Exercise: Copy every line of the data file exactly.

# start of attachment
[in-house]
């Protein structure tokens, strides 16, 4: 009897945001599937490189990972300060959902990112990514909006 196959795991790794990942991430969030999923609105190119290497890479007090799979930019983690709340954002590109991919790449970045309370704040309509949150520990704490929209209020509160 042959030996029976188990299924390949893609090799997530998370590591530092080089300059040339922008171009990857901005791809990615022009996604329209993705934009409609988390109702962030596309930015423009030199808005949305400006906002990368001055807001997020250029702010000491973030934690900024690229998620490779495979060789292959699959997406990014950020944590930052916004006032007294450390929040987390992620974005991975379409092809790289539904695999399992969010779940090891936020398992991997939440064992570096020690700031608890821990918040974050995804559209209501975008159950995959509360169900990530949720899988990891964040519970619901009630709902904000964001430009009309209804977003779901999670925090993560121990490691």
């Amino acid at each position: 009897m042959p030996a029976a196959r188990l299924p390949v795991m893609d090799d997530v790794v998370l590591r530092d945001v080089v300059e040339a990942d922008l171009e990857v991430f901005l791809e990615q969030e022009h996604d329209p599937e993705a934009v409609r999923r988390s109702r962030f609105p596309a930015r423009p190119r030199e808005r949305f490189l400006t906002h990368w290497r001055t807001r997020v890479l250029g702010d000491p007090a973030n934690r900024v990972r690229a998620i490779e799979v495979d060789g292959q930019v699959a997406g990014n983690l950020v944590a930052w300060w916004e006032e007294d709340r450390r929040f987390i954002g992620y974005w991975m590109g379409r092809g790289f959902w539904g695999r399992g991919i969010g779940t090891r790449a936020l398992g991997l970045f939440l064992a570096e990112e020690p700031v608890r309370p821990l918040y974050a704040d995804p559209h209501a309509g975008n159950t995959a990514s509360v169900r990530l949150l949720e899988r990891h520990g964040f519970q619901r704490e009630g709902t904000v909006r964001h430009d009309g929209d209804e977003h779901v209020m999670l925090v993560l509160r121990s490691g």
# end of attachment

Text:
[in-house]
């Protein structure tokens, strides 16, 4: 009897945001599937490189990972300060959902990112990514909006 196959795991790794990942991430969030999923609105190119290497890479007090799979930019983690709340954002590109991919790449970045309370704040309509949150520990704490929209209020509160 042959030996029976188990299924390949893609090799997530998370590591530092080089300059040339922008171009990857901005791809990615022009996604329209993705934009409609988390109702962030596309930015423009030199808005949305400006906002990368001055807001997020250029702010000491973030934690900024690229998620490779495979060789292959699959997406990014950020944590930052916004006032007294450390929040987390992620974005991975379409092809790289539904695999399992969010779940090891936020398992991997939440064992570096020690700031608890821990918040974050995804559209209501975008159950995959509360169900990530949720899988990891964040519970619901009630709902904000964001430009009309209804977003779901999670925090993560121990490691």
């Amino acid at each position: 009897m042959p030996a029976a196959r188990l299924p390949v795991m893609d090799d997530v790794v998370l590591r530092d945001v080089v300059e040339a990942d922008l171009e990857v991430f901005l791809e990615q969030e022009h996604d329209p599937e993705a934009v409609r999923r988390s109702r962030f609105p596309a930015r423009p190119r030199e808005r949305f490189l400006t906002h990368w290497r001055t807001r997020v890479l250029g702010d000491p007090a973030n934690r900024v990972r690229a998620i490779e799979v495979d060789g292959q930019v699959a997406g990014n983690l950020v944590a930052w300060w916004e006032e007294d709340r450390r929040f987390i954002g992620y974005w991975m590109g379409r092809g790289f959902w539904g695999r399992g991919i969010g779940t090891r790449a936020l398992g991997l970045f939440l064992a570096e990112e020690p700031v608890r309370p821990l918040y974050a704040d995804p559209h209501a309509g975008n159950t995959a990514s509360v169900r990530l949150l949720e899988r990891h520990g964040f519970q619901r704490e009630g709902t904000v909006r964001h430009d009309g929209d209804e977003h779901v209020m999670l925090v993560l509160r121990s490691g």